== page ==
Ajijic is a tourist town and place of residence for both Mexican nationals and foreigners. It´s among many towns on the shores of Lake Chapala, in the state of Jalisco. Ajijic is about 1100 miles south of Tucson Arizona and about 35 miles south of Guadalajara Mexico.
It and other lakeshore communities are flush with retail and service businesses of almost every kind. Many cater to the needs of over 6,000 foreigners from all over the world but mostly from Canada and the United States.
Ajijic, Jalisco, Mexico
Ajijic and other lakeshore communities are flush with retail and service businesses of almost every kind. Many cater to the needs of over 6,000 foreigners from all over the world but mostly from Canada and the United States. Luxury view homes dot the northern hillsides overlooking the lake. Add together quality housing market, some of the best weather in the world, a moderate cost of living and a friendly atmosphere, and the area becomes idylic living environment for many. The lake view is beuty and some say the lake helps moderate temparatures from summer to winter and from daylight to nighttime.
Ajijic, Lake Chapala, Mx
Except for the main highway that runs along the lake, the streets in Ajijic are hand made from large rounded stones so driving on them is bumpy at best. Some say stone roads help mantain an element of rustic charm. Bigger towns along the lakeshore have paved streets. There are several supermarkets and many real estate offices. Buying and selling real estate is a hot topic for discussion around town.
Ajijic Little Church
Around Ajijic'x plaza, you will find almost everything needed for a good vacation. For a little bit of history and soul saving there is a church. It is small, made of stone, and topped by one tiny bell and a diminutive cross. Surrounded by a stone and iron fence covered with bright bugambilias, this adorable church, dedicated to the Virgin of Santiago, was built in the mid 1500s, or perhaps the early 1600s, it depends on who you ask.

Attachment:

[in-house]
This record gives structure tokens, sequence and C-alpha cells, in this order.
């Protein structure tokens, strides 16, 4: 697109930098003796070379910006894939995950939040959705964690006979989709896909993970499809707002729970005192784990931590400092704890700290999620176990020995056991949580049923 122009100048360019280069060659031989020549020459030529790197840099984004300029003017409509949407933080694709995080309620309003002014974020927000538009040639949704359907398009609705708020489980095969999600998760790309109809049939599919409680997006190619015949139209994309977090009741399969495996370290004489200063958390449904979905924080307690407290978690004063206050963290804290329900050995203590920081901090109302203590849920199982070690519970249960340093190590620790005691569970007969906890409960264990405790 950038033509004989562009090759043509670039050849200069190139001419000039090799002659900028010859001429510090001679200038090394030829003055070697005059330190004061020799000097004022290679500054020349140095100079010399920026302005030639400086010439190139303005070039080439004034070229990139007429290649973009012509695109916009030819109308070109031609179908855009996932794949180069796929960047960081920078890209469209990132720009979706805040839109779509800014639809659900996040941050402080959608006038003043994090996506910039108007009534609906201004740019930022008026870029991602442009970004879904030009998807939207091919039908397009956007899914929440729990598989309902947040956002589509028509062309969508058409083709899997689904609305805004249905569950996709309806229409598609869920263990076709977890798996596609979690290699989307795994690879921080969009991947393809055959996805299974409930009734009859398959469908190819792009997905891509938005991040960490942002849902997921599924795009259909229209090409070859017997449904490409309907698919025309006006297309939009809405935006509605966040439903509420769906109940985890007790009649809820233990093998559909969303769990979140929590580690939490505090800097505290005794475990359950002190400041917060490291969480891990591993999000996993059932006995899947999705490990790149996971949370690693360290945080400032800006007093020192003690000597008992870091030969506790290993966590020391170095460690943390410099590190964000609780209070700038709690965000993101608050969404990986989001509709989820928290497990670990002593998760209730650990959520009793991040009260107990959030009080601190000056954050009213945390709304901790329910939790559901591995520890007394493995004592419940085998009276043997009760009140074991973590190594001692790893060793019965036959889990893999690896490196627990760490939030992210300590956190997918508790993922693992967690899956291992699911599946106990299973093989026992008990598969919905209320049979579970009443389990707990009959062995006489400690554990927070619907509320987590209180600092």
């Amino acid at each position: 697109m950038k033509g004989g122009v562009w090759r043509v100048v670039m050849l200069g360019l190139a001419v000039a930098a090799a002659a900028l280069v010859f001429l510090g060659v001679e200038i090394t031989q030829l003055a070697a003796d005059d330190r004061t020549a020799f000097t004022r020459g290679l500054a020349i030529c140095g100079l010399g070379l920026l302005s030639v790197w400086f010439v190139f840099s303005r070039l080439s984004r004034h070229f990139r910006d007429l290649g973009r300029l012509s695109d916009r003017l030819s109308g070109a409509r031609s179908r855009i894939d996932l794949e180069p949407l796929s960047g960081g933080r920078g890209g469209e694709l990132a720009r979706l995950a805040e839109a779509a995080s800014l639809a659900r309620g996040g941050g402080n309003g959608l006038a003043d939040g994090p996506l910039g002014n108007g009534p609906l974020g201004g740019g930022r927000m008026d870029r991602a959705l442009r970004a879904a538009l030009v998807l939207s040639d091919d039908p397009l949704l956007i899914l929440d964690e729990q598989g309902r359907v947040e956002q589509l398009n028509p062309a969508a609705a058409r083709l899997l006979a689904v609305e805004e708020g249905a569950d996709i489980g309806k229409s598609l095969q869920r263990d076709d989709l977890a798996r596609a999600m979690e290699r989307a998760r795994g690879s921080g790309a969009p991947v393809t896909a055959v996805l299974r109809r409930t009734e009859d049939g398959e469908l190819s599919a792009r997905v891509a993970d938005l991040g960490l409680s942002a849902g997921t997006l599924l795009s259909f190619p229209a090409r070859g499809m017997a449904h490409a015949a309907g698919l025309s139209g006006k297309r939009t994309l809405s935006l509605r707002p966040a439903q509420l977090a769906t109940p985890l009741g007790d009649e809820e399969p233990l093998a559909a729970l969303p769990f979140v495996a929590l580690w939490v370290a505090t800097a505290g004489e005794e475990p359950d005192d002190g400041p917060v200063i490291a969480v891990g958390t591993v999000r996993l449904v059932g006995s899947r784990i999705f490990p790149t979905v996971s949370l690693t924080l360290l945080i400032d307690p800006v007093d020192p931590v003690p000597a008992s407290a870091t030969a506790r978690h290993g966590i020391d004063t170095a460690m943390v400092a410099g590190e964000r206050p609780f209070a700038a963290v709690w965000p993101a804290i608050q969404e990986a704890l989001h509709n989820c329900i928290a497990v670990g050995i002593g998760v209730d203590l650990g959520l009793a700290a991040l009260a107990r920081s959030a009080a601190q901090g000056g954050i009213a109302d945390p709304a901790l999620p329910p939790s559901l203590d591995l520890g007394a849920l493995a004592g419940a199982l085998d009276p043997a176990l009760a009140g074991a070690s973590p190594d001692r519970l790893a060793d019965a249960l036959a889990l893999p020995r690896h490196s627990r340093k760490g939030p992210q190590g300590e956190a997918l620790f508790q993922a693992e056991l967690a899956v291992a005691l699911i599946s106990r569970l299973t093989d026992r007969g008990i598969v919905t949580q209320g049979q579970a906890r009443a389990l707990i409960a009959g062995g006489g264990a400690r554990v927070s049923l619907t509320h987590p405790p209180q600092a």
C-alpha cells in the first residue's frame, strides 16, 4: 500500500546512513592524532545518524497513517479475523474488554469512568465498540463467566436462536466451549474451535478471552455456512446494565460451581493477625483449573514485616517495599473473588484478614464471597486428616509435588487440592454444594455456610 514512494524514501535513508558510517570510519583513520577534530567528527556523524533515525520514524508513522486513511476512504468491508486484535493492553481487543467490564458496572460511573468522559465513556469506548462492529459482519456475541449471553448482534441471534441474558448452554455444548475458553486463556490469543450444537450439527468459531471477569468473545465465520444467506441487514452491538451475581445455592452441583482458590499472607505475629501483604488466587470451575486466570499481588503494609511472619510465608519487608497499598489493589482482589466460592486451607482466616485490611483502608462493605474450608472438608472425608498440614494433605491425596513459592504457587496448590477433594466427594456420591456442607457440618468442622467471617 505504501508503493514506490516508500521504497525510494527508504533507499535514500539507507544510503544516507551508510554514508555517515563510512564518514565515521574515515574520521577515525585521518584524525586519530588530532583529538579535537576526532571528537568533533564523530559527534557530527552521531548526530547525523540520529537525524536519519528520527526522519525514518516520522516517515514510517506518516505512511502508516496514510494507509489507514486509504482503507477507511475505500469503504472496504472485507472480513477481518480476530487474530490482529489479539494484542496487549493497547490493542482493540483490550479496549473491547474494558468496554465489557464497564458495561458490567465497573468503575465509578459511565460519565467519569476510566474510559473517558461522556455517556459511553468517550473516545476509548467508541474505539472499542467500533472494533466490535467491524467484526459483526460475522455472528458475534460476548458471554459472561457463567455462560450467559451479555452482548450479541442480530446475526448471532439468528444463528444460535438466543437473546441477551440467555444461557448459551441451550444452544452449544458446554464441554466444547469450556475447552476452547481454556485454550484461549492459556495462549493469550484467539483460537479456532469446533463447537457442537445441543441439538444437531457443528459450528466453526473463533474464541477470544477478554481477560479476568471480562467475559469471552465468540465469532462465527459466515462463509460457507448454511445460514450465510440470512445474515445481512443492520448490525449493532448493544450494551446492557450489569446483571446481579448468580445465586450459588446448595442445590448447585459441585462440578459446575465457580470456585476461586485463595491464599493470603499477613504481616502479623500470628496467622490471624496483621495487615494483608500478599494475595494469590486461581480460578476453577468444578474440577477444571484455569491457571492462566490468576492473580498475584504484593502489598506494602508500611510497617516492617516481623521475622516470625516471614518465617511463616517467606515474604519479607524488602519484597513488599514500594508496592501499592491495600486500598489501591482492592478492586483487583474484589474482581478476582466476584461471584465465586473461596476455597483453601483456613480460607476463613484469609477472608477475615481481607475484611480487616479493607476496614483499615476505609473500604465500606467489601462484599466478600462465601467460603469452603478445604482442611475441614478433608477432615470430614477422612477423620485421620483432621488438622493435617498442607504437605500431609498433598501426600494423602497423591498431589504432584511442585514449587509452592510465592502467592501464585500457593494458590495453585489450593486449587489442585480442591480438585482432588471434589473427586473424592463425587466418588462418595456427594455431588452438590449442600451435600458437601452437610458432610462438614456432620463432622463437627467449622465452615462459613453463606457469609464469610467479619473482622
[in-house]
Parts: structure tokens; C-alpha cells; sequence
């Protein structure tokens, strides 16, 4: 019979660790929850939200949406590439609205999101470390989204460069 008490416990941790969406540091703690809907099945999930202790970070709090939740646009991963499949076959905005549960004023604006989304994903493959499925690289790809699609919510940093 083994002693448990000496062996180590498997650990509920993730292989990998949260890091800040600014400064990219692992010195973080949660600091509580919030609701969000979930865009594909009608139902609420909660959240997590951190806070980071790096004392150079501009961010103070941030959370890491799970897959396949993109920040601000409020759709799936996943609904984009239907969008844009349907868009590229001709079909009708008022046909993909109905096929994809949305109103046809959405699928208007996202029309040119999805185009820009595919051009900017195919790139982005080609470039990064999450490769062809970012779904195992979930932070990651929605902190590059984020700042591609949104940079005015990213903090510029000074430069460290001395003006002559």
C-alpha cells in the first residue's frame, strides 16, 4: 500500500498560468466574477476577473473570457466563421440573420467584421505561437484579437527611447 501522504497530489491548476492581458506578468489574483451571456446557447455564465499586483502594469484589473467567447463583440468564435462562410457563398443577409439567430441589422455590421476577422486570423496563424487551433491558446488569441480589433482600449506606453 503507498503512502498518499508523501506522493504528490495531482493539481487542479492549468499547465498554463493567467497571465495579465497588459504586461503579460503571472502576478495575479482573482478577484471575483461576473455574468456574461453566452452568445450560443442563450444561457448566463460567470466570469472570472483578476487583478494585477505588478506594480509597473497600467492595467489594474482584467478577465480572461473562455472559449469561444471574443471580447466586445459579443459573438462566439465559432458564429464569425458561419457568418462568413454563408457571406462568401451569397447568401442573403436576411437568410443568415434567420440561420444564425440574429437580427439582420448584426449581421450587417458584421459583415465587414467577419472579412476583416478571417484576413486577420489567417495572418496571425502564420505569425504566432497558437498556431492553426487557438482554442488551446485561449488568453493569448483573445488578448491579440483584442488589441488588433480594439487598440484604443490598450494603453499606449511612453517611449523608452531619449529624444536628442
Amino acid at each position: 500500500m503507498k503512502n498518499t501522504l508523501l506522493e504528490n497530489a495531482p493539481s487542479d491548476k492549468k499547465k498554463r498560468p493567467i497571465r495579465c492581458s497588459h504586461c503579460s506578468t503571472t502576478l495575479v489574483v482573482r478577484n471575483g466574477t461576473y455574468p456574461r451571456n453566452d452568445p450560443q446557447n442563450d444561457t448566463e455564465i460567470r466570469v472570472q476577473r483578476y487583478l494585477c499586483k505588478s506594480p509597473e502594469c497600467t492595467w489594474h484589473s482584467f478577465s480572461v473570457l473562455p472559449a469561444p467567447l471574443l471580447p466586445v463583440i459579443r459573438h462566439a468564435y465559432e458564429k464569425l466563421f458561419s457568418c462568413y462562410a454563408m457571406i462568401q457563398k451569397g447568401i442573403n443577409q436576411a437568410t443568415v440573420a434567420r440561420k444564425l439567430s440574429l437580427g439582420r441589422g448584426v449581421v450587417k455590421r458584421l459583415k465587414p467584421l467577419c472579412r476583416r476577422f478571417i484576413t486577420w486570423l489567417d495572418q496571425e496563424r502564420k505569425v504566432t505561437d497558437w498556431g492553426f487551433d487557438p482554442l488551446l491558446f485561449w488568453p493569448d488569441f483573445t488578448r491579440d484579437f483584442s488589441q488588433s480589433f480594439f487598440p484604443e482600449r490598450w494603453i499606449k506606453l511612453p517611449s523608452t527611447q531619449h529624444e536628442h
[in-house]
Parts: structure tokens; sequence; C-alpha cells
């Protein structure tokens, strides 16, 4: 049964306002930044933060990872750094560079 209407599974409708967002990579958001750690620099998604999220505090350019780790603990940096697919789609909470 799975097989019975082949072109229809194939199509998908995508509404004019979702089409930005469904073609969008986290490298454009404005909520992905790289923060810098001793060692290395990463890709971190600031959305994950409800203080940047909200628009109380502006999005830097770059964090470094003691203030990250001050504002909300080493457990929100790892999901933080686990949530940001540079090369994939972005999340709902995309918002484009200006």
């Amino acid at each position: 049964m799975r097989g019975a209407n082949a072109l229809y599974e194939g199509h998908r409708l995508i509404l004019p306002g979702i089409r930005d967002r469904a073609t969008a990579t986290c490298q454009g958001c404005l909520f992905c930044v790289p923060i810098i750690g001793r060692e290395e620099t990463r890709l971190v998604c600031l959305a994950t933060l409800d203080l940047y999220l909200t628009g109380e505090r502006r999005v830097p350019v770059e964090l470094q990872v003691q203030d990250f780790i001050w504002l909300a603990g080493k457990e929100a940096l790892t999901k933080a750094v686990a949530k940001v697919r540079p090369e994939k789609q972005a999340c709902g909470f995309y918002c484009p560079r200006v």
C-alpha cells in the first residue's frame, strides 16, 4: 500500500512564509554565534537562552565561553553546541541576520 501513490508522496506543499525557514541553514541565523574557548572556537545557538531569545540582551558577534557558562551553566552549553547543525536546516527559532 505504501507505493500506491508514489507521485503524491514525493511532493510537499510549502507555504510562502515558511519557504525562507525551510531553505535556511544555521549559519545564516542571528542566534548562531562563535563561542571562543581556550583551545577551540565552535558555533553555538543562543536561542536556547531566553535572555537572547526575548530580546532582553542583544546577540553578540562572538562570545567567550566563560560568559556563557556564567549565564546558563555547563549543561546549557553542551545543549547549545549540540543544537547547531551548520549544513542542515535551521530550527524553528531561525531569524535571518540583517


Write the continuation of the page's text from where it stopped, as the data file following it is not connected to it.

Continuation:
Rustic corn tamales, wrapped and bound in corn-leaves. These tamales were not steamed in water, but cooked over a wood fire. They are being sold on the streets of Ajijic village, riding on a trolley.
Tamales are corn (maiz) cakes - made with ground corn-meal, filled and wrapped in corn husks, then steamed or boiled in big pots of water. They can be filled either meaty with chicken or beef, or cheese, chile poblano & cheese, or sweet with pineapple etc... A staple food, just like the tortilla here in Mexico, but very laborious to do!!!
Don Pedro and Margarita in Ajijic
People of Ajijic are very warm hearted and that may be the other reason for Ajijic to be such a beautiful village. Don Pedro is a celebrity in the malecon of Ajijic. Everybody takes pictures of him, he is also called "Pedro el Loco".
Bar el Camaleon in Ajijic
There are many excellent Ajijic bars where people can party all night long with the graciousness of the local people embracing you as part of the community. For evening entertainment there are a handful of bars – La Caja Musical, Bar el Viejo Azteca, the bar in the Restaurant Carrizal, the bars in the hotels and at least one other.
Ajijic Downtown is a colorfull place, surrounded by bars, restaurants and tourists. One of the great pleasures of life in Ajijic, whether you're here for a weekend or decide to pull up northern stakes and settle south of the border, is the enormous variety of constantly-blooming flowers in public and private gardens throughout the area. You will see enormous outdoor examples of plants that only grow in the parlor in colder climes, wonderful exotics that you never knew existed, and the ordinary annuals and perennials made larger-than-life and memorable by the Mexican sunwashed temperatures.